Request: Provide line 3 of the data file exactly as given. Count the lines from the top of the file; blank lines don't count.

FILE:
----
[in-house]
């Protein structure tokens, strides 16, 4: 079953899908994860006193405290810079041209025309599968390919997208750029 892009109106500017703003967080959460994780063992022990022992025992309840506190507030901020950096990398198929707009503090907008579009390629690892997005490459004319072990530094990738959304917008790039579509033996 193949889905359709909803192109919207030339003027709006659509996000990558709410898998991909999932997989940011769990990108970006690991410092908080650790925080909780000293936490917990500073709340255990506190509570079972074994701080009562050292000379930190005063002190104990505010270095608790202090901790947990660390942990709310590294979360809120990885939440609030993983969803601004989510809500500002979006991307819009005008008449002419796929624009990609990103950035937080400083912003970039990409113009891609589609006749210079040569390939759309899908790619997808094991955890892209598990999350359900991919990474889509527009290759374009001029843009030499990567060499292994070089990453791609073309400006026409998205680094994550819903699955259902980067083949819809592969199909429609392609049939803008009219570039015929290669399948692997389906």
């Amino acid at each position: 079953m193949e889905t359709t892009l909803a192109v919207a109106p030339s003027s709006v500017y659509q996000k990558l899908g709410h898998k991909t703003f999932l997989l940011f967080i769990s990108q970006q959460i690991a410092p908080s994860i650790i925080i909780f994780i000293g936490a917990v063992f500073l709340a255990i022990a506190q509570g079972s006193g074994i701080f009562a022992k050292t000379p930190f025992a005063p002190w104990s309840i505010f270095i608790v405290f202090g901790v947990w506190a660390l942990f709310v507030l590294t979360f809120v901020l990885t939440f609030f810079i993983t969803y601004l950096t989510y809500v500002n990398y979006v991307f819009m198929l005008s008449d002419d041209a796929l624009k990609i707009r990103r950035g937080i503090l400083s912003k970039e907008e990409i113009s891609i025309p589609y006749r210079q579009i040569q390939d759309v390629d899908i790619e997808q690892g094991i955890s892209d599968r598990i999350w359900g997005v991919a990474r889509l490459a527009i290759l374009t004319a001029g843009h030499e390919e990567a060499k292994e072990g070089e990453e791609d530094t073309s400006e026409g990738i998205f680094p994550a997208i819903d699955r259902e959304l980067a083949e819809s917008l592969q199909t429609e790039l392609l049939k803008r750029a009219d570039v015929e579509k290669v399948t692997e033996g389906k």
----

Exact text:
């Amino acid at each position: 079953m193949e889905t359709t892009l909803a192109v919207a109106p030339s003027s709006v500017y659509q996000k990558l899908g709410h898998k991909t703003f999932l997989l940011f967080i769990s990108q970006q959460i690991a410092p908080s994860i650790i925080i909780f994780i000293g936490a917990v063992f500073l709340a255990i022990a506190q509570g079972s006193g074994i701080f009562a022992k050292t000379p930190f025992a005063p002190w104990s309840i505010f270095i608790v405290f202090g901790v947990w506190a660390l942990f709310v507030l590294t979360f809120v901020l990885t939440f609030f810079i993983t969803y601004l950096t989510y809500v500002n990398y979006v991307f819009m198929l005008s008449d002419d041209a796929l624009k990609i707009r990103r950035g937080i503090l400083s912003k970039e907008e990409i113009s891609i025309p589609y006749r210079q579009i040569q390939d759309v390629d899908i790619e997808q690892g094991i955890s892209d599968r598990i999350w359900g997005v991919a990474r889509l490459a527009i290759l374009t004319a001029g843009h030499e390919e990567a060499k292994e072990g070089e990453e791609d530094t073309s400006e026409g990738i998205f680094p994550a997208i819903d699955r259902e959304l980067a083949e819809s917008l592969q199909t429609e790039l392609l049939k803008r750029a009219d570039v015929e579509k290669v399948t692997e033996g389906k």